Intellectual Property, Pharmaceuticals and Public Health
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Intellectual Property, Pharmaceuticals and Public Health

Access to Drugs in Developing Countries

Edited by Kenneth C. Shadlen, Samira Guennif, Alenka Guzmán and N. Lalitha

This up-to-date book examines pharmaceutical development, access to medicines, and the protection of public health in the context of two fundamental changes that the global political economy has undergone since the 1970s, the globalization of trade and production and the increased harmonization of national regulations on intellectual property rights.
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Chapter 11: Access to Essential Drugs in Thailand: Intellectual Property Rights and Other Institutional Matters Affecting Public Health in a Developing Country

Samira Guennif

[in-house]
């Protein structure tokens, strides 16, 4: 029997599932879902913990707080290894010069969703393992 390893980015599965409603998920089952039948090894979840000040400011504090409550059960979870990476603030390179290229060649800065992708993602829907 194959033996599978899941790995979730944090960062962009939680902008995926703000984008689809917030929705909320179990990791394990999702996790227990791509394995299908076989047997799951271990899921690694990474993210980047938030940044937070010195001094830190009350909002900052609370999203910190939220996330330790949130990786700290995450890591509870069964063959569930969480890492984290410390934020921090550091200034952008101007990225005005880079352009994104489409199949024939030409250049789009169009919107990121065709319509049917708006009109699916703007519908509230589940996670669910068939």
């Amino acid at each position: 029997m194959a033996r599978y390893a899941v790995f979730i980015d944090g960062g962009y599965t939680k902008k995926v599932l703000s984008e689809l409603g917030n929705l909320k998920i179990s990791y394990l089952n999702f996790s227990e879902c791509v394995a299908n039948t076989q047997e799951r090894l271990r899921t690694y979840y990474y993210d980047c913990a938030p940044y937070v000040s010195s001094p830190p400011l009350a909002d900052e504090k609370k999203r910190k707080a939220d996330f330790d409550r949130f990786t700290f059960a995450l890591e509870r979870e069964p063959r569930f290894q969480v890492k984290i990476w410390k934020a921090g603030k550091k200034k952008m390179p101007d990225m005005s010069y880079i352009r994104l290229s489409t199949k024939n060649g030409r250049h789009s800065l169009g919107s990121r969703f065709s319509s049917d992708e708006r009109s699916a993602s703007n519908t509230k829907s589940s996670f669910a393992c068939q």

Samira Guennif Since the ratification of the Trade Related Aspects of Intellectual Property Rights agreement (TRIPS) in 1994 by country members of the new World Trade Organization (WTO), the effects of this agreement in developing countries have been relentlessly questioned. Doubts are persistent in response to incessant incantations from the North holding that the strengthening of intellectual property rights (IPR) in developing countries will foster greater access to the latest technological and therapeutic innovations, finally inducing an improvement in the social welfare of the population in these countries. Studies have been carried out by international organizations, nongovernmental organizations and other bodies to establish the effects of TRIPS in the South. These studies have investigated the chances of technology transfers and foreign direct investments (FDI) toward developing countries (Saggi, 2000; Lall, 2003; Gallagher, 2005; Maskus and Reichman, 2005) as well as the risks for drugs accessibility (Nogues, 1990; Desterbecq and Remiche, 1996; Boulet and Velasquez, 1999; Correa, 2000). In one case or another, IPR have invariably been scrutinized, celebrated or questioned. Highlighting the role of patents as an element influencing the access of Southern countries to the latest technical and therapeutic innovations may lead to the neglect of an essential fact. The pharmaceutical industry is unique insofar as its primary mission is to provide an essential good, i.e. drugs which can help improve the health conditions of people and their life expectancy. As such, while analysing the effect of the introduction of a new regulatory standard as important as the drug...

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